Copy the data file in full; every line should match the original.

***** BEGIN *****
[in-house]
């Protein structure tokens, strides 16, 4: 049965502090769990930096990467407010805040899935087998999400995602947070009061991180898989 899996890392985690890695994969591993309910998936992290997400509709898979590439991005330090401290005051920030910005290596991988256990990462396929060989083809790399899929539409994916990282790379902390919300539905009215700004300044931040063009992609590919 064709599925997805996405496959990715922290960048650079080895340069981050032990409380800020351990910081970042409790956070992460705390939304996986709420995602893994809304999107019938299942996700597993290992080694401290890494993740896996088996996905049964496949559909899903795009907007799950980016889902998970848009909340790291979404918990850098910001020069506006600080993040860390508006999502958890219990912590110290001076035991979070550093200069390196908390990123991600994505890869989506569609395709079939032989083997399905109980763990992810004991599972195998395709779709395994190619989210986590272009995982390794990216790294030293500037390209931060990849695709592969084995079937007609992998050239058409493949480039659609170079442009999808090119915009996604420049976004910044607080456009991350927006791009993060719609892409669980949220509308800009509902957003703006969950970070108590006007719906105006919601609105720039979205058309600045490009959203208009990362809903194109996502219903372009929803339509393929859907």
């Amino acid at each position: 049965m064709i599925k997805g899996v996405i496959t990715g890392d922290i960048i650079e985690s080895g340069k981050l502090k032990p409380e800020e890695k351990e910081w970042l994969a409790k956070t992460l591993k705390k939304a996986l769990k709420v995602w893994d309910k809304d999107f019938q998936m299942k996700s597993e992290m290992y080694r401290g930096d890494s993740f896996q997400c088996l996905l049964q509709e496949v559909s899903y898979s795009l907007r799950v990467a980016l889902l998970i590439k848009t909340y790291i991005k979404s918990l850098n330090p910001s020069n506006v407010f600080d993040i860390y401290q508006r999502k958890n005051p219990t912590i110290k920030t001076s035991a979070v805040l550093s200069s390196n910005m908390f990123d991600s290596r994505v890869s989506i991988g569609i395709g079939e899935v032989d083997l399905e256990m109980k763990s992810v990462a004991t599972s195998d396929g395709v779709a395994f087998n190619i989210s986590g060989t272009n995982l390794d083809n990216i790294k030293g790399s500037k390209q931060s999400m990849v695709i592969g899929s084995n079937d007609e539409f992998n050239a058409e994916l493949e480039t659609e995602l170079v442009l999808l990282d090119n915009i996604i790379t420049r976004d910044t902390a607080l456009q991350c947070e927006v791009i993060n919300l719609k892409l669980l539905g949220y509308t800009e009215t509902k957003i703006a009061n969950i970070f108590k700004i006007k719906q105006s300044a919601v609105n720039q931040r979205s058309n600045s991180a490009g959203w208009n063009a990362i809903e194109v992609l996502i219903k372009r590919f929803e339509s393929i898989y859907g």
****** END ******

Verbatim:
[in-house]
């Protein structure tokens, strides 16, 4: 049965502090769990930096990467407010805040899935087998999400995602947070009061991180898989 899996890392985690890695994969591993309910998936992290997400509709898979590439991005330090401290005051920030910005290596991988256990990462396929060989083809790399899929539409994916990282790379902390919300539905009215700004300044931040063009992609590919 064709599925997805996405496959990715922290960048650079080895340069981050032990409380800020351990910081970042409790956070992460705390939304996986709420995602893994809304999107019938299942996700597993290992080694401290890494993740896996088996996905049964496949559909899903795009907007799950980016889902998970848009909340790291979404918990850098910001020069506006600080993040860390508006999502958890219990912590110290001076035991979070550093200069390196908390990123991600994505890869989506569609395709079939032989083997399905109980763990992810004991599972195998395709779709395994190619989210986590272009995982390794990216790294030293500037390209931060990849695709592969084995079937007609992998050239058409493949480039659609170079442009999808090119915009996604420049976004910044607080456009991350927006791009993060719609892409669980949220509308800009509902957003703006969950970070108590006007719906105006919601609105720039979205058309600045490009959203208009990362809903194109996502219903372009929803339509393929859907």
């Amino acid at each position: 049965m064709i599925k997805g899996v996405i496959t990715g890392d922290i960048i650079e985690s080895g340069k981050l502090k032990p409380e800020e890695k351990e910081w970042l994969a409790k956070t992460l591993k705390k939304a996986l769990k709420v995602w893994d309910k809304d999107f019938q998936m299942k996700s597993e992290m290992y080694r401290g930096d890494s993740f896996q997400c088996l996905l049964q509709e496949v559909s899903y898979s795009l907007r799950v990467a980016l889902l998970i590439k848009t909340y790291i991005k979404s918990l850098n330090p910001s020069n506006v407010f600080d993040i860390y401290q508006r999502k958890n005051p219990t912590i110290k920030t001076s035991a979070v805040l550093s200069s390196n910005m908390f990123d991600s290596r994505v890869s989506i991988g569609i395709g079939e899935v032989d083997l399905e256990m109980k763990s992810v990462a004991t599972s195998d396929g395709v779709a395994f087998n190619i989210s986590g060989t272009n995982l390794d083809n990216i790294k030293g790399s500037k390209q931060s999400m990849v695709i592969g899929s084995n079937d007609e539409f992998n050239a058409e994916l493949e480039t659609e995602l170079v442009l999808l990282d090119n915009i996604i790379t420049r976004d910044t902390a607080l456009q991350c947070e927006v791009i993060n919300l719609k892409l669980l539905g949220y509308t800009e009215t509902k957003i703006a009061n969950i970070f108590k700004i006007k719906q105006s300044a919601v609105n720039q931040r979205s058309n600045s991180a490009g959203w208009n063009a990362i809903e194109v992609l996502i219903k372009r590919f929803e339509s393929i898989y859907g």